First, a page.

The fact is, needing sleep is almost seen as a sign of weakness in our society. Sleep deprivation is a badge of honor in professions from medicine to computer programming. But here's the truth: If you exist on stolen naps at your desk, or gallons of coffee and a prayer, you may be seriously harming your health and taking years off your life.
Sleep is the loss of consciousness. You close your eyes, drift off and dream. Your breathing deepens, your body temperature drops, your heart rate slows down and your metabolism quiets. Your brain passes through five distinct stages of activity in the process. When you wake up you should feel refreshed.
Rest is like taking 10 minutes out of your day to step off the treadmill of your life and slow down. While sleep is a biological need, rest is a choice. Perhaps you stop and simply allow your body and mind to become tranquil and purposeless. It's the alter ego to activity, the balancing element to a hyperkinetic life.
It's interesting that most people consider sleep a passive activity. They believe that when you're out, nothing's going on. Actually, the opposite is true; sleep is an active process. Your body manages its repair systems, its regenerative mechanisms, its vast array of immune functions—and these are just a few of the physical activities it performs while you slumber.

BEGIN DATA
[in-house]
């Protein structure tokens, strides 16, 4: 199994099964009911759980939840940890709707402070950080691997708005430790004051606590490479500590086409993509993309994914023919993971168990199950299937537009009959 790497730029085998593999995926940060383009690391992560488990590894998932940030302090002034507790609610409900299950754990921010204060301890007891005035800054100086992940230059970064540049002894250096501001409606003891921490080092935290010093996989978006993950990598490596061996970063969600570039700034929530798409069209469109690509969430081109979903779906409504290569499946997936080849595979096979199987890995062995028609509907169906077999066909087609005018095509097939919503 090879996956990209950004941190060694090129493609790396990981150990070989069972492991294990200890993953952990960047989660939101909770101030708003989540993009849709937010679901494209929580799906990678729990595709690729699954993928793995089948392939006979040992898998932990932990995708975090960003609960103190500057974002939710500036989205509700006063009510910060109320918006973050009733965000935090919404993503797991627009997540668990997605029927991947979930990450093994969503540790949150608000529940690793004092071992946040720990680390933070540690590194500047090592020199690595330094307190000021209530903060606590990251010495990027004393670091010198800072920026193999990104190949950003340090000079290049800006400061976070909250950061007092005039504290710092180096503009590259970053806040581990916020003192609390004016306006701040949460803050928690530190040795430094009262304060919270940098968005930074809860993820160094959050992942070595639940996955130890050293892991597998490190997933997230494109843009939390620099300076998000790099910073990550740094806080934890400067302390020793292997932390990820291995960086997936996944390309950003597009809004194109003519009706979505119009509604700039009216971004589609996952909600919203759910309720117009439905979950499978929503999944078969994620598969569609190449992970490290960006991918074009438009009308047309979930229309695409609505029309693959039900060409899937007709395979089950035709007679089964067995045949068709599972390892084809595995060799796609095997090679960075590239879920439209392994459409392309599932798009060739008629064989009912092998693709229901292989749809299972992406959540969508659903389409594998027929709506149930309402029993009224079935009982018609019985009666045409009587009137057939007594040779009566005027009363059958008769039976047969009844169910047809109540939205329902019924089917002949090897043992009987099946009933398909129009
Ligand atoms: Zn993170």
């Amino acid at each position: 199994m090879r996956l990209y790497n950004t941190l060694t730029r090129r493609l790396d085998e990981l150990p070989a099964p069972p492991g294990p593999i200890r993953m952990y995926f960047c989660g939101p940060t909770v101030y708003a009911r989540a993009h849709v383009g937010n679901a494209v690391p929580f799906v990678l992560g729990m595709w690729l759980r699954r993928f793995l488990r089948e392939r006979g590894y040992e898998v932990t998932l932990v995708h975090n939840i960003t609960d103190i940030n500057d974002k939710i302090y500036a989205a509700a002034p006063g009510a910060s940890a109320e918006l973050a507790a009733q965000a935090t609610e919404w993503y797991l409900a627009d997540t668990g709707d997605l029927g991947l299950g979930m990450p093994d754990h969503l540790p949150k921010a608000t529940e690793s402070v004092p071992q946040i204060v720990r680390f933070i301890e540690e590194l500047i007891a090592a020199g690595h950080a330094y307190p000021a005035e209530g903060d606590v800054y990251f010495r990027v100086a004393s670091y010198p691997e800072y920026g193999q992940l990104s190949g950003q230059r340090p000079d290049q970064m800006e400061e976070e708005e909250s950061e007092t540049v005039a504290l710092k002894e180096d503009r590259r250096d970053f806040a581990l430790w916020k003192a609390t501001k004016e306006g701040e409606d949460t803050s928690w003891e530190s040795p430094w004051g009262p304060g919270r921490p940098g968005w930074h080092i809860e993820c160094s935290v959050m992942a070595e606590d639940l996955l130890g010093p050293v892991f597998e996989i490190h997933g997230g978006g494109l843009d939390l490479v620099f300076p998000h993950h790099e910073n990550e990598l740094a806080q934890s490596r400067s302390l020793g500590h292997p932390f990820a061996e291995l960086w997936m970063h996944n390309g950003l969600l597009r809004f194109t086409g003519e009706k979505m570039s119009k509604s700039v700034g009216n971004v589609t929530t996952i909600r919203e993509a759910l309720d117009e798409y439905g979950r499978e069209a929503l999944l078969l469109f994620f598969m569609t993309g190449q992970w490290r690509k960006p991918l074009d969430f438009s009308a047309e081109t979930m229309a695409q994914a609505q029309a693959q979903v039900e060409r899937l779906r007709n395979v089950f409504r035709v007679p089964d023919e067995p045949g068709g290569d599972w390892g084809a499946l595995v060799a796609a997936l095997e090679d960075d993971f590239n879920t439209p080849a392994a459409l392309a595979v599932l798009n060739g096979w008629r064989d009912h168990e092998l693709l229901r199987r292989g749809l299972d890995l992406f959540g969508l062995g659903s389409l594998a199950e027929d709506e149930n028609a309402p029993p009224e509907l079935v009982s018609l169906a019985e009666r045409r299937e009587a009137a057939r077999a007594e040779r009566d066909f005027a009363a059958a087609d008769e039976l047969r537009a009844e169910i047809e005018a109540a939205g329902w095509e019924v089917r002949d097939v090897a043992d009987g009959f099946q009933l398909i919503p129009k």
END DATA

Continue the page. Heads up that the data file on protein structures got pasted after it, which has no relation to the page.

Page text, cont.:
That's why sleep and rest are vitally restorative acts for your body. But how much is really enough? Here's a good guideline: If you get 8 hours of sleep each night, you'll consistently feel and perform better. But the truth is, the amount you need varies based on your size and weight, how much physical activity you get and many other factors.
If you're an athlete or physically active, or if you work late nights under a lot of stress, you may need 10 hours. So start with 8, then get as much as you need until you you're feeling great the next day.
At night your body is an active system, performing all the maintenance tasks it can't do while you're awake. Here are some of the changes that take place while you're in dreamland:
As you can see, it's so easy to take sleep and rest for granted. Our culture has drilled into our heads that sleep is a waste of time, something to be gotten out of the way so we can move onto better things. But if you know how to work more sleep and rest into each day, you're going to have the advantage at work, at home and in your health.
One of the most practical ways to do this is by balancing sleep at night with rest during the day. If you need to work extra hard and go into a sleep deficit, taking short rest breaks during the day can offset some of the damage. Rest isn't a substitute for deep sleep, but it helps.